Resilience: The Daily Post Photo Challenge, 30 December 2016

  • Let’s close the year by celebrating people, places, and objects that endure.

— Ben Huberman, The Daily Post

Self picked three places that helped her find peace in the midst of a chaotic year:

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The de Young Museum Sculpture Garden, Golden Gate Park: The piece in the foreground is Louise Nevelson’s Ocean’s Gate,

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Capitola-by-the-sea: On the Bluff, a Rainbow (Look Closely)

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The Beach at Capitola-by-the-Sea: Practically deserted in December

Stay tuned, dear blog readers. Stay tuned.

Self’s Accident Story, “Dust”

It was sunny, a glorious day. April was sometimes cold but Jocelyn thought she could sense summer coming, around the corner.

The girl who clipped them, that afternoon in April, was just 18. Driving her red Ford mustang at a speed that was just short of criminal, she’d gotten her driver’s license only that month.

The Ford Explorer rolled over and over and over. For almost two years, she saw the image flash into her mind, often just before she lay her head down to sleep. Then she had to get up and pace the bedroom, or take two Ambien if there was something important to do the next day.

By the time the vehicle came to rest, by the center divider on the southbound 101, her son was dead. It had happened quickly. Jocelyn was glad.

A Mother’s Grief

A daughter should never die ahead of her mother.

It’s so not right.

This was probably what Debbie Reynolds was thinking as she started making arrangements for her daughter Carrie Fisher’s funeral.

Self is still not okay. Self will probably never be okay.

“After Us, the Deluge”

The Force wasn’t enough today.

RIP, Carrie Fisher.

2016, self is so done.

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Vanishing Point, Capitola-by-the-Sea

2nd Favorite Movie of 2016

Office Christmas Party!

It will be evident by now to dear blog readers that when it comes to movies, self goes both ways: high-brow and low-brow.

Quote: “You’re a janitor. What the hell do you care where you live?”

Stay tuned.

2nd Quote of the Day: Will Schwalbe in WSJ, 25 November 2016

We overschedule our days and complain constantly about being too busy. We shop endlessly for stuff we don’t need and then feel oppressed by the clutter that surrounds us. We rarely sleep well or enough. We compare our bodies to the artificial ones we see on television. We watch cooking shows and then eat fast food. We worry ourselves sick and join gyms we don’t visit. We keep up with hundreds of acquaintances but rarely see our best friends.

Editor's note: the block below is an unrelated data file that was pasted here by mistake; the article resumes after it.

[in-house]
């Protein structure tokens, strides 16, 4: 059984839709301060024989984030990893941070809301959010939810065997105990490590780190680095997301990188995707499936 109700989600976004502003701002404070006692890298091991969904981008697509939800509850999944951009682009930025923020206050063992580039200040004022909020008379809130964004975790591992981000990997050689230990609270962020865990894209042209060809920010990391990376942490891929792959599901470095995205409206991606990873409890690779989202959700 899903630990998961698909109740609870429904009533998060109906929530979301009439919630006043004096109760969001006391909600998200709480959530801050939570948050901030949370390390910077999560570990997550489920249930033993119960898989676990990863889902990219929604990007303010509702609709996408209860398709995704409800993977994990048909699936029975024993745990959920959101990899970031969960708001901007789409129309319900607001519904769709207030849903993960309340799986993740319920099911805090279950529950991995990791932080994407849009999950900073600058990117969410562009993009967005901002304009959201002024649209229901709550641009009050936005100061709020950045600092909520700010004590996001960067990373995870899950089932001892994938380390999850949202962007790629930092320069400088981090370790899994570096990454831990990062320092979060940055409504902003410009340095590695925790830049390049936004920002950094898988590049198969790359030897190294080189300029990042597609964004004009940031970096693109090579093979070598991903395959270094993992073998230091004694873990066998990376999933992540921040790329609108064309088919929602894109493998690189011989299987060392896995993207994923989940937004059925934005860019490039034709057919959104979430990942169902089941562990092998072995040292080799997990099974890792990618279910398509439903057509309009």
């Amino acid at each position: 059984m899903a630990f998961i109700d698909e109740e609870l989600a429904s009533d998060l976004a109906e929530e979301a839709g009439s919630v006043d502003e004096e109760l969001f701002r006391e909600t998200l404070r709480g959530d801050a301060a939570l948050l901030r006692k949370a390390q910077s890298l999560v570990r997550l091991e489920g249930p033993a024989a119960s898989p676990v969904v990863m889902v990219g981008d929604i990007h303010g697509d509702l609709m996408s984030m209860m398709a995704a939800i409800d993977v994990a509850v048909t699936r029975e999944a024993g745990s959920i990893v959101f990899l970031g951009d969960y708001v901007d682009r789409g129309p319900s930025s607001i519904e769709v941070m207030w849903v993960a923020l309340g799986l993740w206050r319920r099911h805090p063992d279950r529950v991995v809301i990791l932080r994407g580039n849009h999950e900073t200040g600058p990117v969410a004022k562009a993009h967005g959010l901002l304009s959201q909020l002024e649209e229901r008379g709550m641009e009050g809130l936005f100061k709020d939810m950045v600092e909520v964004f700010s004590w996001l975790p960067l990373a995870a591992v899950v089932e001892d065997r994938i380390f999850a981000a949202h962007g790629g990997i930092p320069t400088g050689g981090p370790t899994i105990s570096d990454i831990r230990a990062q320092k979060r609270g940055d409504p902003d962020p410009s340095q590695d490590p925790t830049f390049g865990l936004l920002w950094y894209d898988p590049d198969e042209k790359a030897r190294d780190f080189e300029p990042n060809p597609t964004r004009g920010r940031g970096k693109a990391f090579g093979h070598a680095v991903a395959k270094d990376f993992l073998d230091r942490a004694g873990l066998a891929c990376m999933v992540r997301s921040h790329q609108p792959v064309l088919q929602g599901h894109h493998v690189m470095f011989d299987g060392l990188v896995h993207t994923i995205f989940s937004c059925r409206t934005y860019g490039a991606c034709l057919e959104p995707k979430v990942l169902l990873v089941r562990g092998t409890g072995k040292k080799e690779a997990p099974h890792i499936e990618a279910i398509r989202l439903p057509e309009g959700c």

— Will Schwalbe’s Books for Living is just out from Knopf.

Stay tuned, dear blog readers. Stay tuned.

Quote of the Day: Hell or High Water

From one of self’s favorite movies of 2016, “Hell or High Water”:

  • “I don’t know how you’re going to survive without someone to outsmart. You need a hobby, quick.”

Stay tuned, dear blog readers. Stay tuned.

Mind Cleanse for the New Year

Self stopped reading In Cold Blood even though she was 100 pages from the end. She had not expected to have the murders described in such detail, starting on p. 237. Of course, since none of the victims survived, the crime is told from the murderers’ point of view.

The one she ached for most particularly was the 16-year-old, Nancy Clutter. Alone in her room, listening while the killers dealt with first, her father, then her mother, she decided to show herself when they dragged her younger brother from his bed. She had taken the trouble to get fully dressed. She came out of her room smiling at the two murderers, as if to charm them. She faced them.

What. A. Brave. Girl.

So, because of that, self stopped reading at p. 240.

Instead, she browses through one of her poetry books, Sunflower Splendor: Three Thousand Years of Chinese Poetry. It was the assigned text in a class on Chinese poetry in translation, taught by James J. Y. Liu in the Department of Asian Languages at Stanford.

Here’s a sample:

I Say Good-bye to Fan An-ch’eng

by Hsieh Tiao (464-499)

In the usual way of the young
we made appointments
and goodbye was easy.
Now in our decay and fragility, separation is difficult.